Even in its current state, Montpellier believes that NBBJ is getting solid energy-saving results. Citing data from the Federal Energy Information Administration’s Commercial Buildings Energy Consumption Survey, he says that the building uses 49 percent less power than comparable Seattle office buildings. The survey employs a complicated formula based on consumption of kilowatts and BTUs. Converting that combined use into “KBTUs” and dividing that number by a building’s square footage, you arrive at the KBTUs per square foot per year. “A typical Seattle office building comes in with a KBTU figure in the low nineties,” Montpellier says. “We’re at forty-six or forty-seven, so it’s pretty significant.”
This may strike you as unduly modest, as it did to me, but while we might compare Alley24 with a traditional, hermetically sealed office building, the NBBJ team sees its original vision. John Savo, NBBJ’s project manager for Alley24, says that the design initially called for a building that was almost 100 percent naturally ventilated, but Vulcan found that potential tenants were “afraid to take that risk.” So NBBJ dialed back the design, installing air-conditioning that they could opt to use. “In the end, we got a Prius—a hybrid building,” Savo says. But then he points out, with considerable pride, that he’d been right all along. “Six months after moving in, even the most hesitant tenants switched over to natural ventilation.”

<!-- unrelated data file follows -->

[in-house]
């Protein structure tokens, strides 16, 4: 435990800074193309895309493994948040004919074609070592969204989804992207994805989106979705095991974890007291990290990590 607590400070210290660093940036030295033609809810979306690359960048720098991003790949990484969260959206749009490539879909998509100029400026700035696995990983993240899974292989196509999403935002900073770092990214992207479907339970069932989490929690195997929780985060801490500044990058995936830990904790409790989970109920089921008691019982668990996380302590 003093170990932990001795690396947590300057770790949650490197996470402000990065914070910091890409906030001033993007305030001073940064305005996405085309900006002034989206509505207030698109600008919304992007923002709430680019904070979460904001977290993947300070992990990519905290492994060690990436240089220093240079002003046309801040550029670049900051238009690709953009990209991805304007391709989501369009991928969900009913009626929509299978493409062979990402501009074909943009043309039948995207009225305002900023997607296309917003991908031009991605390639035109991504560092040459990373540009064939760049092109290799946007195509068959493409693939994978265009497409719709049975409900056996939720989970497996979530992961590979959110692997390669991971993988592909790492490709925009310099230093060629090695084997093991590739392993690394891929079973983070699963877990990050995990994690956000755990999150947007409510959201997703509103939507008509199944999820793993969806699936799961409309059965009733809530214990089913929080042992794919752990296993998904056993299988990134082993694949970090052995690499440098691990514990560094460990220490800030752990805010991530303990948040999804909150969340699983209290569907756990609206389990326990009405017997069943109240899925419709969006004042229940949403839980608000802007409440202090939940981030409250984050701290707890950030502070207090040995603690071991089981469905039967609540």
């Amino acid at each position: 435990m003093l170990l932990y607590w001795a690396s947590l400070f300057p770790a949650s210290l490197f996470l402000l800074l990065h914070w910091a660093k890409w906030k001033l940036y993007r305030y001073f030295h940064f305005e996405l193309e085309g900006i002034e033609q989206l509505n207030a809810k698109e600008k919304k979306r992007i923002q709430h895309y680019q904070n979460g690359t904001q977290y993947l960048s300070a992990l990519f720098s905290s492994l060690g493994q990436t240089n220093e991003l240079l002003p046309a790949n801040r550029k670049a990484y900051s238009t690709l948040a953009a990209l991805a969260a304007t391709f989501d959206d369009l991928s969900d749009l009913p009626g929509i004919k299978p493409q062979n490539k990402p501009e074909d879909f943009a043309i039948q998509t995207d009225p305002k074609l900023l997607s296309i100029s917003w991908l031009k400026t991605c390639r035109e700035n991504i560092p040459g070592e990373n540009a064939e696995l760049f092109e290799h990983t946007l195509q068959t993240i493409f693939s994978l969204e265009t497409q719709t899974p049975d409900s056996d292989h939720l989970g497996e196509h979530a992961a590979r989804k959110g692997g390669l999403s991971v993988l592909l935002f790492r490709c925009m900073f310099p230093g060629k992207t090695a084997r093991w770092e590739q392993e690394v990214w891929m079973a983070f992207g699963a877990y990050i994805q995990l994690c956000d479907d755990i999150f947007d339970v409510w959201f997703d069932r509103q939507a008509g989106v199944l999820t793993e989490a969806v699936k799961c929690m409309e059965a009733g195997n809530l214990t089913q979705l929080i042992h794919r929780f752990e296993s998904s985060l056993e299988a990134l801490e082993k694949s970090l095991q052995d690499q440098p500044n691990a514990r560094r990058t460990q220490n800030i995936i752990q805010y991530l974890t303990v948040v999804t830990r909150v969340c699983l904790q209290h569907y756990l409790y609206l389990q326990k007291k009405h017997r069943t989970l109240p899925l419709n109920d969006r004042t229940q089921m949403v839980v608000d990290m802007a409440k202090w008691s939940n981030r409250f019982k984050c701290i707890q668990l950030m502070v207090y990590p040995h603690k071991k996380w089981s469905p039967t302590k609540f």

Operable windows and copious daylighting reduce energy consumption by almost half.
Seventy-five percent of Alley24’s building materials were recycled during construction.
The designers used minimal carpeting, no varnishes, and low-VOC materials.
ROOM FOR IMPROVEMENT
The original design called for nearly 100 percent natural ventilation.
Additional light wells (the initial plan included two more) would have further reduced the need for electric lights.
And a quibble: Seattle’s temperate climate makes most of these good choices relatively easy to accomplish.
Most of the offfice is naturally ventilated.
The 2008 IIDA/Metropolis Smart Environments Award Winners: